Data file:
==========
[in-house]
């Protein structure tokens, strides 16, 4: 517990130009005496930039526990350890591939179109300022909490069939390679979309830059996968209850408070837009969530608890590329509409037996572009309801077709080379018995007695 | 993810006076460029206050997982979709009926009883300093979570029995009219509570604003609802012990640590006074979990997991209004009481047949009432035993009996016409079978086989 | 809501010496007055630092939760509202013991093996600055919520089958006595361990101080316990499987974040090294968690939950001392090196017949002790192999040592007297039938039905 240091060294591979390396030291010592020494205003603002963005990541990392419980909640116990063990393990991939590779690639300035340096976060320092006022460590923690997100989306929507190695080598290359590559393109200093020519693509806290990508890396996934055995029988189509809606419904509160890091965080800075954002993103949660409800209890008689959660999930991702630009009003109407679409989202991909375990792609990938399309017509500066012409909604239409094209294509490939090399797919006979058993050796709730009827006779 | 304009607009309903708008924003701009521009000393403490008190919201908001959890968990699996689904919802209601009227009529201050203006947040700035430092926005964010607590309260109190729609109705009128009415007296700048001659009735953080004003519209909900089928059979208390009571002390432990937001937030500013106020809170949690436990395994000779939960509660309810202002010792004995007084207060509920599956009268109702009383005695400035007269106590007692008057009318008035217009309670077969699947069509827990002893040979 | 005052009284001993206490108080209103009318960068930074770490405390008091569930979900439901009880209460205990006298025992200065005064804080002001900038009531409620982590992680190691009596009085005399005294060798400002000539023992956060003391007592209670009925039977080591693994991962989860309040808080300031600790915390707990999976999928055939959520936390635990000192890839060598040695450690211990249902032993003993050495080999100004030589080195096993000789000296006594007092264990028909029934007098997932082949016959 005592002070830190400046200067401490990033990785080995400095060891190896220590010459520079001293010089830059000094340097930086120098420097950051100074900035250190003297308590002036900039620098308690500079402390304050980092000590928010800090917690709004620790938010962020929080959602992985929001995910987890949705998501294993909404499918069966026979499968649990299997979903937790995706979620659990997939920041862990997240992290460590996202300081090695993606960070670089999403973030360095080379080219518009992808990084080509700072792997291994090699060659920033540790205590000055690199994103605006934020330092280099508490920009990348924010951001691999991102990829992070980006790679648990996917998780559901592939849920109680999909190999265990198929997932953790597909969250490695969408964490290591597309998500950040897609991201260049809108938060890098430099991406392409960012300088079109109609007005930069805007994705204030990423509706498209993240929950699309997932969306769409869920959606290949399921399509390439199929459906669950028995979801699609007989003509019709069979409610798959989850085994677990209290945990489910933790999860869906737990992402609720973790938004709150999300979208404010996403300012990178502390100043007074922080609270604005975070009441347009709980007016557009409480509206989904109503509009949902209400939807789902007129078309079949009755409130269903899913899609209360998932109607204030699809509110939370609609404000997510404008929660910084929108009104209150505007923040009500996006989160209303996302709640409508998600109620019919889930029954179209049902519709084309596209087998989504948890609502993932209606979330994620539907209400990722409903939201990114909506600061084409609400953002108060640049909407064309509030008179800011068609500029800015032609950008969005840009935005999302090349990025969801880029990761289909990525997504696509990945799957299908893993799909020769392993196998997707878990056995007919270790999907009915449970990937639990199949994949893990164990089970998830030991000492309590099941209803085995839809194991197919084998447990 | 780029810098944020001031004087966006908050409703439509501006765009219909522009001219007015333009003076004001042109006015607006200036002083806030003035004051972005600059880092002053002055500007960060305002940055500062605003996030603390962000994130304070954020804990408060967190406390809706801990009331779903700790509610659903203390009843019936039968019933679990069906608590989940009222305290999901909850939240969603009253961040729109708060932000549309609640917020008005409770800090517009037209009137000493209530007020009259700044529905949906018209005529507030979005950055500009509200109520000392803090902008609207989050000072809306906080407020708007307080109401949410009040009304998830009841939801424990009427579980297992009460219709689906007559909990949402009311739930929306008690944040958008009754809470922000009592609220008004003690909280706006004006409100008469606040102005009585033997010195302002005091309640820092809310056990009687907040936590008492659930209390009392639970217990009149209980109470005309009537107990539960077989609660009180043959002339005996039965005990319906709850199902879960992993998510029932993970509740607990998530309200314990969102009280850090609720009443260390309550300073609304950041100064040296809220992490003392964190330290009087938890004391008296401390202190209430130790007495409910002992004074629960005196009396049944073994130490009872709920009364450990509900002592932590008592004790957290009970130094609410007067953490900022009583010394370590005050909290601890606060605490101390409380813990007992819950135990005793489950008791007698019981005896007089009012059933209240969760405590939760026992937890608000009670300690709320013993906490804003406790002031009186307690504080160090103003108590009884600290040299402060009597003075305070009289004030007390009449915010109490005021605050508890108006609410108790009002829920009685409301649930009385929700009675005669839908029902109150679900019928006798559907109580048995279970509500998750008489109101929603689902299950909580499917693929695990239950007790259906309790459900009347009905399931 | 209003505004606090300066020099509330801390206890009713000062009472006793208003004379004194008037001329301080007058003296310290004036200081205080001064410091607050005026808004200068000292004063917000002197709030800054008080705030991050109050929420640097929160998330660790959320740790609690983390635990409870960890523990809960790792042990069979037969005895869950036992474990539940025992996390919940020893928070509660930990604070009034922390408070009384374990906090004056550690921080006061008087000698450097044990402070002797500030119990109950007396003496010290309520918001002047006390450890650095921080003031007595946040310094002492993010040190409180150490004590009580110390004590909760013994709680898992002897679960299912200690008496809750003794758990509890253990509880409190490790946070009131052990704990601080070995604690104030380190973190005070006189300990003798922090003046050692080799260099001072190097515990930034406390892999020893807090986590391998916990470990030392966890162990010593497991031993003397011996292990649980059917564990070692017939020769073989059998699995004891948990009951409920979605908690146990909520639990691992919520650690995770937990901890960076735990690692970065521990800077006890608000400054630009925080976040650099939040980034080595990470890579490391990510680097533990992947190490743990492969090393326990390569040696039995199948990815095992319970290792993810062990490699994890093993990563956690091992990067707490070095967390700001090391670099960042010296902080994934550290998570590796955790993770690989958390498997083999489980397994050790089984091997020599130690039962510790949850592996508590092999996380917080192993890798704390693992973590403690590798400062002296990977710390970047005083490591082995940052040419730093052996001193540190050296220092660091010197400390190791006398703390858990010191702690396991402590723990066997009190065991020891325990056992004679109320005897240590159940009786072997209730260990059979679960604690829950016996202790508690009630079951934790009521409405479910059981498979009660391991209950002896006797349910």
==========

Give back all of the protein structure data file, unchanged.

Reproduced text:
[in-house]
């Protein structure tokens, strides 16, 4: 517990130009005496930039526990350890591939179109300022909490069939390679979309830059996968209850408070837009969530608890590329509409037996572009309801077709080379018995007695 | 993810006076460029206050997982979709009926009883300093979570029995009219509570604003609802012990640590006074979990997991209004009481047949009432035993009996016409079978086989 | 809501010496007055630092939760509202013991093996600055919520089958006595361990101080316990499987974040090294968690939950001392090196017949002790192999040592007297039938039905 240091060294591979390396030291010592020494205003603002963005990541990392419980909640116990063990393990991939590779690639300035340096976060320092006022460590923690997100989306929507190695080598290359590559393109200093020519693509806290990508890396996934055995029988189509809606419904509160890091965080800075954002993103949660409800209890008689959660999930991702630009009003109407679409989202991909375990792609990938399309017509500066012409909604239409094209294509490939090399797919006979058993050796709730009827006779 | 304009607009309903708008924003701009521009000393403490008190919201908001959890968990699996689904919802209601009227009529201050203006947040700035430092926005964010607590309260109190729609109705009128009415007296700048001659009735953080004003519209909900089928059979208390009571002390432990937001937030500013106020809170949690436990395994000779939960509660309810202002010792004995007084207060509920599956009268109702009383005695400035007269106590007692008057009318008035217009309670077969699947069509827990002893040979 | 005052009284001993206490108080209103009318960068930074770490405390008091569930979900439901009880209460205990006298025992200065005064804080002001900038009531409620982590992680190691009596009085005399005294060798400002000539023992956060003391007592209670009925039977080591693994991962989860309040808080300031600790915390707990999976999928055939959520936390635990000192890839060598040695450690211990249902032993003993050495080999100004030589080195096993000789000296006594007092264990028909029934007098997932082949016959 005592002070830190400046200067401490990033990785080995400095060891190896220590010459520079001293010089830059000094340097930086120098420097950051100074900035250190003297308590002036900039620098308690500079402390304050980092000590928010800090917690709004620790938010962020929080959602992985929001995910987890949705998501294993909404499918069966026979499968649990299997979903937790995706979620659990997939920041862990997240992290460590996202300081090695993606960070670089999403973030360095080379080219518009992808990084080509700072792997291994090699060659920033540790205590000055690199994103605006934020330092280099508490920009990348924010951001691999991102990829992070980006790679648990996917998780559901592939849920109680999909190999265990198929997932953790597909969250490695969408964490290591597309998500950040897609991201260049809108938060890098430099991406392409960012300088079109109609007005930069805007994705204030990423509706498209993240929950699309997932969306769409869920959606290949399921399509390439199929459906669950028995979801699609007989003509019709069979409610798959989850085994677990209290945990489910933790999860869906737990992402609720973790938004709150999300979208404010996403300012990178502390100043007074922080609270604005975070009441347009709980007016557009409480509206989904109503509009949902209400939807789902007129078309079949009755409130269903899913899609209360998932109607204030699809509110939370609609404000997510404008929660910084929108009104209150505007923040009500996006989160209303996302709640409508998600109620019919889930029954179209049902519709084309596209087998989504948890609502993932209606979330994620539907209400990722409903939201990114909506600061084409609400953002108060640049909407064309509030008179800011068609500029800015032609950008969005840009935005999302090349990025969801880029990761289909990525997504696509990945799957299908893993799909020769392993196998997707878990056995007919270790999907009915449970990937639990199949994949893990164990089970998830030991000492309590099941209803085995839809194991197919084998447990 | 780029810098944020001031004087966006908050409703439509501006765009219909522009001219007015333009003076004001042109006015607006200036002083806030003035004051972005600059880092002053002055500007960060305002940055500062605003996030603390962000994130304070954020804990408060967190406390809706801990009331779903700790509610659903203390009843019936039968019933679990069906608590989940009222305290999901909850939240969603009253961040729109708060932000549309609640917020008005409770800090517009037209009137000493209530007020009259700044529905949906018209005529507030979005950055500009509200109520000392803090902008609207989050000072809306906080407020708007307080109401949410009040009304998830009841939801424990009427579980297992009460219709689906007559909990949402009311739930929306008690944040958008009754809470922000009592609220008004003690909280706006004006409100008469606040102005009585033997010195302002005091309640820092809310056990009687907040936590008492659930209390009392639970217990009149209980109470005309009537107990539960077989609660009180043959002339005996039965005990319906709850199902879960992993998510029932993970509740607990998530309200314990969102009280850090609720009443260390309550300073609304950041100064040296809220992490003392964190330290009087938890004391008296401390202190209430130790007495409910002992004074629960005196009396049944073994130490009872709920009364450990509900002592932590008592004790957290009970130094609410007067953490900022009583010394370590005050909290601890606060605490101390409380813990007992819950135990005793489950008791007698019981005896007089009012059933209240969760405590939760026992937890608000009670300690709320013993906490804003406790002031009186307690504080160090103003108590009884600290040299402060009597003075305070009289004030007390009449915010109490005021605050508890108006609410108790009002829920009685409301649930009385929700009675005669839908029902109150679900019928006798559907109580048995279970509500998750008489109101929603689902299950909580499917693929695990239950007790259906309790459900009347009905399931 | 209003505004606090300066020099509330801390206890009713000062009472006793208003004379004194008037001329301080007058003296310290004036200081205080001064410091607050005026808004200068000292004063917000002197709030800054008080705030991050109050929420640097929160998330660790959320740790609690983390635990409870960890523990809960790792042990069979037969005895869950036992474990539940025992996390919940020893928070509660930990604070009034922390408070009384374990906090004056550690921080006061008087000698450097044990402070002797500030119990109950007396003496010290309520918001002047006390450890650095921080003031007595946040310094002492993010040190409180150490004590009580110390004590909760013994709680898992002897679960299912200690008496809750003794758990509890253990509880409190490790946070009131052990704990601080070995604690104030380190973190005070006189300990003798922090003046050692080799260099001072190097515990930034406390892999020893807090986590391998916990470990030392966890162990010593497991031993003397011996292990649980059917564990070692017939020769073989059998699995004891948990009951409920979605908690146990909520639990691992919520650690995770937990901890960076735990690692970065521990800077006890608000400054630009925080976040650099939040980034080595990470890579490391990510680097533990992947190490743990492969090393326990390569040696039995199948990815095992319970290792993810062990490699994890093993990563956690091992990067707490070095967390700001090391670099960042010296902080994934550290998570590796955790993770690989958390498997083999489980397994050790089984091997020599130690039962510790949850592996508590092999996380917080192993890798704390693992973590403690590798400062002296990977710390970047005083490591082995940052040419730093052996001193540190050296220092660091010197400390190791006398703390858990010191702690396991402590723990066997009190065991020891325990056992004679109320005897240590159940009786072997209730260990059979679960604690829950016996202790508690009630079951934790009521409405479910059981498979009660391991209950002896006797349910």